Ktima Gerovassiliou produces around 350,000 bottles (19,000 cases) out of which Malagousia accounts for 100,000 bottles. From 1976 to 1996 only Porta Carras made it (his own small production notwithstanding); now ‘everyone makes it,’ he says. At 8 tons/hA it is a fairly low yielding grape- at least here. Vangelis explains, ‘Actually we started making a blend of Malagousia, Assyrtiko and Athiri at Porto Carras in 1976. I planted Malagousia in 1981 in Epanomi. In 1983 it was the first Ktima Gerovassiliou wine of Malagousia and Assyrtiko blend. In 1992 we produced 100% Ktima Gerovassiliou Malagousia but only for exports.1994 was the first commercial year for 100% Malagousia for Porto Carras.’ This was the vintage Lazarakis MW was referring to in his legendry tasting.


Because he had been accumulating more land even when he was working in Porto Carras, many of his vines being in that 4 hA of land he had bought earlier, he has some very old vines. Incidentally, he also worked for 8 years during this period with Prof. Emile Peynod from Bordeaux, who was a consultant to Porto Carras.Contrary to some people saying Prof Peynaud did not believe in tasting the seeds at harvest and went only by the lab reports, he clarifies, ‘The professor always walked the vineyards tasting the skins and seeds.'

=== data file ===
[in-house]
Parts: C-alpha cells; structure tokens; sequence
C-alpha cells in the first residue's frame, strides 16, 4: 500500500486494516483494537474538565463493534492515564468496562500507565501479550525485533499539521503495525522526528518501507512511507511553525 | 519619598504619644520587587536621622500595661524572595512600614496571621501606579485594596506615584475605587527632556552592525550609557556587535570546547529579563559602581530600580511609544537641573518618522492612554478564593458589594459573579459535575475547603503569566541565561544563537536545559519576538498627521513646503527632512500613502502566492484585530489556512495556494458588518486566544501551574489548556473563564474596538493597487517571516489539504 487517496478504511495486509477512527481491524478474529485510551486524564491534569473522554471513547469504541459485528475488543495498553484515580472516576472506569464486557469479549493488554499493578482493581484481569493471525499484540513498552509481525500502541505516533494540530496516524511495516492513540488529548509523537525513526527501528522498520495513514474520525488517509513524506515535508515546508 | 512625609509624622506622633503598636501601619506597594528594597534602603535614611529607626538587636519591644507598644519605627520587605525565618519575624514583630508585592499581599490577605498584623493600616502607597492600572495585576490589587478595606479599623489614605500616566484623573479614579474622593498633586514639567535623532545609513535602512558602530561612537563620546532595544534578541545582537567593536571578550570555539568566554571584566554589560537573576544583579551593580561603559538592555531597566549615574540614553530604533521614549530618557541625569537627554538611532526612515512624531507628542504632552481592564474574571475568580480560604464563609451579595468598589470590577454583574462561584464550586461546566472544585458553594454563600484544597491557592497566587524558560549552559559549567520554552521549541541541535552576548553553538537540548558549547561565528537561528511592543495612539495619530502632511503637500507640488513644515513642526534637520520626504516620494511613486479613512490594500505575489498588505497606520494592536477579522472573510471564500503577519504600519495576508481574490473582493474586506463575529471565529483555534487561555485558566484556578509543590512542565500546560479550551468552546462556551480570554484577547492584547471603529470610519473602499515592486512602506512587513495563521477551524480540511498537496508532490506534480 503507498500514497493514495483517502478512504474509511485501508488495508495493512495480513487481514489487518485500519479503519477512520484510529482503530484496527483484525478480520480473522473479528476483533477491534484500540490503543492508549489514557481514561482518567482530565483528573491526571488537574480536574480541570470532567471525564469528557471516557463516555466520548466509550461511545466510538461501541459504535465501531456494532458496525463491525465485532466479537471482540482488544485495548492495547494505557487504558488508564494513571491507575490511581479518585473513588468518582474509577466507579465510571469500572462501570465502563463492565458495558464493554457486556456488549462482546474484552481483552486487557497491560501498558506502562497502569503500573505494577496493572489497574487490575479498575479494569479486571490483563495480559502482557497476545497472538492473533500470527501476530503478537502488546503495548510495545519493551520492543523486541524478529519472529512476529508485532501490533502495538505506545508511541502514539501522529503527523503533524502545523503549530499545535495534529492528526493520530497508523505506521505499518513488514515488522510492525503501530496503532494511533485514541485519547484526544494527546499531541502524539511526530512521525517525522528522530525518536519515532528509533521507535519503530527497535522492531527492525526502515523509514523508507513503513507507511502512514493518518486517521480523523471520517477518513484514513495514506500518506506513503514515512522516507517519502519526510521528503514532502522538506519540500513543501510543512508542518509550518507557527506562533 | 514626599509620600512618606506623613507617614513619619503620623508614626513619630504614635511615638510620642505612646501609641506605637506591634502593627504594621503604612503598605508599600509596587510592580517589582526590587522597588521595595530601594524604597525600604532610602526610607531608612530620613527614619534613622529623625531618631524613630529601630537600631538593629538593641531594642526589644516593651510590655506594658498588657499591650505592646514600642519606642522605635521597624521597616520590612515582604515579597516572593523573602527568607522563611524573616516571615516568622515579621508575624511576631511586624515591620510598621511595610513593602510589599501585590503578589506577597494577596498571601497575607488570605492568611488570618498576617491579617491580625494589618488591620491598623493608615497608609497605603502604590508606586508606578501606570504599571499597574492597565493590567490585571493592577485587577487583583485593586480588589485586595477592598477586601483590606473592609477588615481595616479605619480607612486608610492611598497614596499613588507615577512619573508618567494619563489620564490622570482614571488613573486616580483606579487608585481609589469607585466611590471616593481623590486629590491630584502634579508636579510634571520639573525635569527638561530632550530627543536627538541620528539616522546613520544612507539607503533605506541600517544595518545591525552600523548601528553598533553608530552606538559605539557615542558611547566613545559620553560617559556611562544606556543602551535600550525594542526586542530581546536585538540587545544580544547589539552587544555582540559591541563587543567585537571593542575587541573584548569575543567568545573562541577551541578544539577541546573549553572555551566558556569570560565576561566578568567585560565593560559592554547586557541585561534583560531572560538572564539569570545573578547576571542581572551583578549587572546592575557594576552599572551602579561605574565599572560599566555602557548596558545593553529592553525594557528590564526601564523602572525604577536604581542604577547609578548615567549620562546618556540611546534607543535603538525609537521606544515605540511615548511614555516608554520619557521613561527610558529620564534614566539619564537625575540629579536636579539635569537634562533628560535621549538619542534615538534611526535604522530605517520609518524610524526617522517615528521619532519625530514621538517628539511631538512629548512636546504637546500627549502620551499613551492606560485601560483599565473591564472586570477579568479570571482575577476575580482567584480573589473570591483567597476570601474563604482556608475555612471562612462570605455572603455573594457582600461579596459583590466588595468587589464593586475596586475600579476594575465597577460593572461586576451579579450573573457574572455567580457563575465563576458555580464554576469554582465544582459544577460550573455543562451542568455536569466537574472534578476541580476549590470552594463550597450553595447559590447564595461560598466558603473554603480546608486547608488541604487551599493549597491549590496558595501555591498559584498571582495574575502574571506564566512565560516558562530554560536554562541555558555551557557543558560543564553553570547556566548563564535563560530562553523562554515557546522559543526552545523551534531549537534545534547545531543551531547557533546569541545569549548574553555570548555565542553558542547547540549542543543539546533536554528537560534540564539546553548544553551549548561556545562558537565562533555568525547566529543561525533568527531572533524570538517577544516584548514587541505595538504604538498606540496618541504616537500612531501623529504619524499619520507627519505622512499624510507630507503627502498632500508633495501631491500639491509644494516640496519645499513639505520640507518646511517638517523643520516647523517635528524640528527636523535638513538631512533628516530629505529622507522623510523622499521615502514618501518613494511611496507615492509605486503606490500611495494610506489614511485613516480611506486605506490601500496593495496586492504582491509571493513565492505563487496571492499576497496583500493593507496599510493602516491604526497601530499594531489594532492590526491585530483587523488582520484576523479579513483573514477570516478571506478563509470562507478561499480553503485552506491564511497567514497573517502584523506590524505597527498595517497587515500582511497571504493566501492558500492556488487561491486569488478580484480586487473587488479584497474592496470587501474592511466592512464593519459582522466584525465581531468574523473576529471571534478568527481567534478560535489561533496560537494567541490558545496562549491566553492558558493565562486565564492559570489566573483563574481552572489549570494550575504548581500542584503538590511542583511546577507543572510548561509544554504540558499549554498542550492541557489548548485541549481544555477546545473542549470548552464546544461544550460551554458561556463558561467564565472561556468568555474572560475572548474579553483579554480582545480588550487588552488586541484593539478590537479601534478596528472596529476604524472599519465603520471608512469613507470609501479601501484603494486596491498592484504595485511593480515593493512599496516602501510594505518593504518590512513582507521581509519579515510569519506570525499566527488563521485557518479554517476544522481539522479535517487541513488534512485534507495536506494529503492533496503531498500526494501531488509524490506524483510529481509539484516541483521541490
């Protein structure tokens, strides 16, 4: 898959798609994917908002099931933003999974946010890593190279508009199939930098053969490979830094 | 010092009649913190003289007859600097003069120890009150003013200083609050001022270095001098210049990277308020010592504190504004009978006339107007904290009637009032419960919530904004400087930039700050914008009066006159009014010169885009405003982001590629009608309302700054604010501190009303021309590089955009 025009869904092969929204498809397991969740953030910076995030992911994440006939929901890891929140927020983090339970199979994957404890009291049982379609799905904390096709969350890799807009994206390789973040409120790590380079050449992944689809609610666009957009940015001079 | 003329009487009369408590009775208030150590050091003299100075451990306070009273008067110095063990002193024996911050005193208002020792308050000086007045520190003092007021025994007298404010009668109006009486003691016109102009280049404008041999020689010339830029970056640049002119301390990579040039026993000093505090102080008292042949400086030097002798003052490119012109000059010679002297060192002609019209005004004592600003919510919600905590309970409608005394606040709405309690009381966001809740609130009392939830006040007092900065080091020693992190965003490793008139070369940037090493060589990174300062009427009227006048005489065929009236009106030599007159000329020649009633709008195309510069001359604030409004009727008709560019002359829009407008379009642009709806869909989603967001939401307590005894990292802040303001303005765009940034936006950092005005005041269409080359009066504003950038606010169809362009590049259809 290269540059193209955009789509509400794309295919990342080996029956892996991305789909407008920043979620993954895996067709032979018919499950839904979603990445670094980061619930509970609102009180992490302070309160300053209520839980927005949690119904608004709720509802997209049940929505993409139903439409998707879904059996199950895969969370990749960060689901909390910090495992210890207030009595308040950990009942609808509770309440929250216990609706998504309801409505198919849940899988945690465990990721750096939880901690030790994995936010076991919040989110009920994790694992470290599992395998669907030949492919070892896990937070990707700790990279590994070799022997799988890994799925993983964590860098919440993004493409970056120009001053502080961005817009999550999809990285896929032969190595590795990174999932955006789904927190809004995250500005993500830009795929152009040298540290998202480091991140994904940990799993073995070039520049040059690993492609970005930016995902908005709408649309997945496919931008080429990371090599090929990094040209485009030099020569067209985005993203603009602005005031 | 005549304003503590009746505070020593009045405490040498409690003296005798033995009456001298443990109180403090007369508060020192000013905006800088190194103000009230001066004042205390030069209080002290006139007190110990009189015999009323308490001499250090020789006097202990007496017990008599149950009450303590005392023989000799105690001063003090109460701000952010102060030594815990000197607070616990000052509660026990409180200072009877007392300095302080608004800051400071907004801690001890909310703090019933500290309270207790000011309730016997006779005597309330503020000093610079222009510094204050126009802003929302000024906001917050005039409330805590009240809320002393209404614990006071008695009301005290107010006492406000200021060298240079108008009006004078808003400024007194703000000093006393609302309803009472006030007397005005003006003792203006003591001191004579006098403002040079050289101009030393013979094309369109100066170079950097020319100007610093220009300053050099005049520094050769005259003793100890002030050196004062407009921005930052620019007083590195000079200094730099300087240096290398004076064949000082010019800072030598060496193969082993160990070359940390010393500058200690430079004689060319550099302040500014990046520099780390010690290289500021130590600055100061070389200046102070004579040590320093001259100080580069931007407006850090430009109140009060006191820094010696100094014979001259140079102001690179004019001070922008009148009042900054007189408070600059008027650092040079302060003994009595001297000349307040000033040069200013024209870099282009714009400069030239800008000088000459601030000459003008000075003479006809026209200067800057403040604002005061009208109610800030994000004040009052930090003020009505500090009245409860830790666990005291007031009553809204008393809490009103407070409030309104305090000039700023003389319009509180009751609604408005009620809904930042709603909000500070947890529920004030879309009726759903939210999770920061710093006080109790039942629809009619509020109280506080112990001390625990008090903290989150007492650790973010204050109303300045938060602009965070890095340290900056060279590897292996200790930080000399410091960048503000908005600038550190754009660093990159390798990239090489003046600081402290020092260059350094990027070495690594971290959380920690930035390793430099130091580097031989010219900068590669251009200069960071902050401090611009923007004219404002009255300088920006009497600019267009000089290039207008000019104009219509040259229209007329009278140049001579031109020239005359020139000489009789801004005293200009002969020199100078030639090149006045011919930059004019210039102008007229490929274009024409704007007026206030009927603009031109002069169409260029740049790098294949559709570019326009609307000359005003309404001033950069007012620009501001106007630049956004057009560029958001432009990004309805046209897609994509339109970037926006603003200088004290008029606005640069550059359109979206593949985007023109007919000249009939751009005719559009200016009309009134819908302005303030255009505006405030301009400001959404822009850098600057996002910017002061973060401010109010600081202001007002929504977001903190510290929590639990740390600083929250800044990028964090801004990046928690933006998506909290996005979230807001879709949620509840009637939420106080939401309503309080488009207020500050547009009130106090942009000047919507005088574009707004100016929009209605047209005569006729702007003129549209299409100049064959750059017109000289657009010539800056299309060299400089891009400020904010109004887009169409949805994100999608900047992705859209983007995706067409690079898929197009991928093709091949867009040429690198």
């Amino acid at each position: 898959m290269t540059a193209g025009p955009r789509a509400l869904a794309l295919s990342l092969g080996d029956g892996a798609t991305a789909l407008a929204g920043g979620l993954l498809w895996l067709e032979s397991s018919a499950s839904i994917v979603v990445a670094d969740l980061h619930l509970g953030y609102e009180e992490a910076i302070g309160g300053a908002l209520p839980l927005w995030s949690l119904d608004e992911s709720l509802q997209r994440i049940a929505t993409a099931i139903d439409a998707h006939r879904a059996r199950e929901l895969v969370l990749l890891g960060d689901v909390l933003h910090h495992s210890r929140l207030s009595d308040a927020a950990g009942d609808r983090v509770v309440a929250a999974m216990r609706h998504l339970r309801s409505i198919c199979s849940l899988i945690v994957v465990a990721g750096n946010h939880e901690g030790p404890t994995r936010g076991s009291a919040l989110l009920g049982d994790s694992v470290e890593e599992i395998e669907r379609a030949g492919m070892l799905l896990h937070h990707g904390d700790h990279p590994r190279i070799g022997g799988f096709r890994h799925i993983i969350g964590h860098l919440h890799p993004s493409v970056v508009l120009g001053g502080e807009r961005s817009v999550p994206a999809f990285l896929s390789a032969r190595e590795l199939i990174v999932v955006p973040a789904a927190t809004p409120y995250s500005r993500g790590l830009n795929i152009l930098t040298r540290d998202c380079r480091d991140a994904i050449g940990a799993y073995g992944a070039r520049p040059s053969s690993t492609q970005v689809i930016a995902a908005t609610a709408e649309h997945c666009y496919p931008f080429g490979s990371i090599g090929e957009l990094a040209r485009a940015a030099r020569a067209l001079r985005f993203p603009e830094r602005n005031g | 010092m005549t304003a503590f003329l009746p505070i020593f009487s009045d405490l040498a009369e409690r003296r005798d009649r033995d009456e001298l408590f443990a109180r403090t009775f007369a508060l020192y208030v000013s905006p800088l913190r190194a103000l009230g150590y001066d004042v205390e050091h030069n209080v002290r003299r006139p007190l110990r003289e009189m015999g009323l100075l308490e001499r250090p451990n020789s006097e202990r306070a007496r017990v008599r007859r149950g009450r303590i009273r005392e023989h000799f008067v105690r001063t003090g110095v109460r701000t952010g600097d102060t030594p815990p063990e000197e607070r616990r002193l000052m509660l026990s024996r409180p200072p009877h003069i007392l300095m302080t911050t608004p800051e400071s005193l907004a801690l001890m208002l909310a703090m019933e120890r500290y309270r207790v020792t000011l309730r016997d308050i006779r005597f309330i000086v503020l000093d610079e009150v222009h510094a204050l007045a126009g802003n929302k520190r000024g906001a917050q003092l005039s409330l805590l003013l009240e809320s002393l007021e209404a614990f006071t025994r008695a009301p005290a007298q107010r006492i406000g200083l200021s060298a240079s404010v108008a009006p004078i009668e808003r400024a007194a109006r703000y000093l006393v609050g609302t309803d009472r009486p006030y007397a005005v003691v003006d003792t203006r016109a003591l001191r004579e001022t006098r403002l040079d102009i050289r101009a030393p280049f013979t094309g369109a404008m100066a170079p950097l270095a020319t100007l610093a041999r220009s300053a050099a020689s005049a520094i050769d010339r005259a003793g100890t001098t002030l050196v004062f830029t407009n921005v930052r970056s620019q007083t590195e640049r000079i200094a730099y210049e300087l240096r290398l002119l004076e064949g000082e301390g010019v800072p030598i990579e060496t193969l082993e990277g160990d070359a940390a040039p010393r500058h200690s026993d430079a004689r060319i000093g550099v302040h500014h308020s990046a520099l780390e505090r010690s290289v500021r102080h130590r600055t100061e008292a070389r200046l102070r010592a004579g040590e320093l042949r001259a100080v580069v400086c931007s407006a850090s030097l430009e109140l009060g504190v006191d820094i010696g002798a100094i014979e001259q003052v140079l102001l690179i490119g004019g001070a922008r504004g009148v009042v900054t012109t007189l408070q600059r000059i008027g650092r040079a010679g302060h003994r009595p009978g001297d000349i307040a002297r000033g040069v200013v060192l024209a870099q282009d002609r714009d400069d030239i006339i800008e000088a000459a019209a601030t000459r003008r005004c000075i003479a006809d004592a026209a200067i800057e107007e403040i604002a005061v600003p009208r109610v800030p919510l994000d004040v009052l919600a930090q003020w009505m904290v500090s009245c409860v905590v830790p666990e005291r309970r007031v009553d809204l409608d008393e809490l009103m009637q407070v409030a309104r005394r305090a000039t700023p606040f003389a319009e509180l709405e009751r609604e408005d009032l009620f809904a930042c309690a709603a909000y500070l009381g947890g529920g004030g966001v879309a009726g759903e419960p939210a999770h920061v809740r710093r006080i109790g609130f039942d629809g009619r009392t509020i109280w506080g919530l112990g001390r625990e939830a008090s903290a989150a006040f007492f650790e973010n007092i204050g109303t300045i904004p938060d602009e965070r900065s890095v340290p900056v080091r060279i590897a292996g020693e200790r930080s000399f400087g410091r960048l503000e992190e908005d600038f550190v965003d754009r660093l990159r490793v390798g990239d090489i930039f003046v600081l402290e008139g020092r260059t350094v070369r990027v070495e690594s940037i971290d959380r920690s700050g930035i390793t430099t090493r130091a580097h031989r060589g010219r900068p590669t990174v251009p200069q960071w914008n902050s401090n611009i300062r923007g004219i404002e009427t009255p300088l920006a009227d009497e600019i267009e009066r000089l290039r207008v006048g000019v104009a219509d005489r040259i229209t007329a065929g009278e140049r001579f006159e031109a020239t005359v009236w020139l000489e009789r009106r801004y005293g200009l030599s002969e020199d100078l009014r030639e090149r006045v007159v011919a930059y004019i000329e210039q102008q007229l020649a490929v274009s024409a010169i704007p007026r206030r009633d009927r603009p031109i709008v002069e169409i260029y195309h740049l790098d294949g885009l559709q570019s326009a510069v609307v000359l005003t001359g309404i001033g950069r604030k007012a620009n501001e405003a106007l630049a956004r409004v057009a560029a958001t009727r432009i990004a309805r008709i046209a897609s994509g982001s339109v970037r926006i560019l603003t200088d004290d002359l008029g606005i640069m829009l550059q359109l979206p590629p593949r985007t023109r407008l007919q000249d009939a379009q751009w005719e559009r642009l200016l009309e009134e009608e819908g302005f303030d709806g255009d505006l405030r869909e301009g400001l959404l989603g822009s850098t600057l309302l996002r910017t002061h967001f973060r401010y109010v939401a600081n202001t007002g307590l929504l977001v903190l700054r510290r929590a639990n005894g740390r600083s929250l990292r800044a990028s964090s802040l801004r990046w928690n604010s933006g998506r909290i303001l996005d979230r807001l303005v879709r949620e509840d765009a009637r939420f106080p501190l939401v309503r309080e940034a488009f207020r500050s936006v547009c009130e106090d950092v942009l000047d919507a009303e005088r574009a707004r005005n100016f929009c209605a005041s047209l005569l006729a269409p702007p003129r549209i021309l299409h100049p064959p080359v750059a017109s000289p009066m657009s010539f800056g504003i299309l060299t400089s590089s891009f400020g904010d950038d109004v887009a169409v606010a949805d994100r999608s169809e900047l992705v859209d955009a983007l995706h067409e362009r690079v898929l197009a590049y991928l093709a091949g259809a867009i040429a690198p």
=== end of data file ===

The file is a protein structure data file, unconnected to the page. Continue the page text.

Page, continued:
Malagousia is a very aromatic grape but also very sensitive to rot and this is perhaps the reason of its near extinct statusl,’ he says, adding that it ripens early in August. Due to being close to the sea, they have mild summer with cool breeze blowing from the sea. Direct exposure to sunlight can destroys aromas, so managing the leaf canopy is very important but it is done very well here. He says ‘at our estate we have excellent terroir. We have mild winters and hot summers with constant, cool sea breezes, as the ocean is just 2.5km away. This means the grapes achieve perfect maturation and aromas.’

Museum and Art

People flock to the winery not only because of its close distance to the city and an excellent reputation of its vineyards and wines, there is a lot of interest in the wine museum which he completed in 2008, from artefacts collected and stored away by him for years. Even bigger draw is a unique collection of over 2500 corkscrews from all over the world, representing different countries, eras and genres. ‘He has been collecting them ever since we remember’, says Marianthi who works with her father and takes me around for a tour of the winery with all its fineries.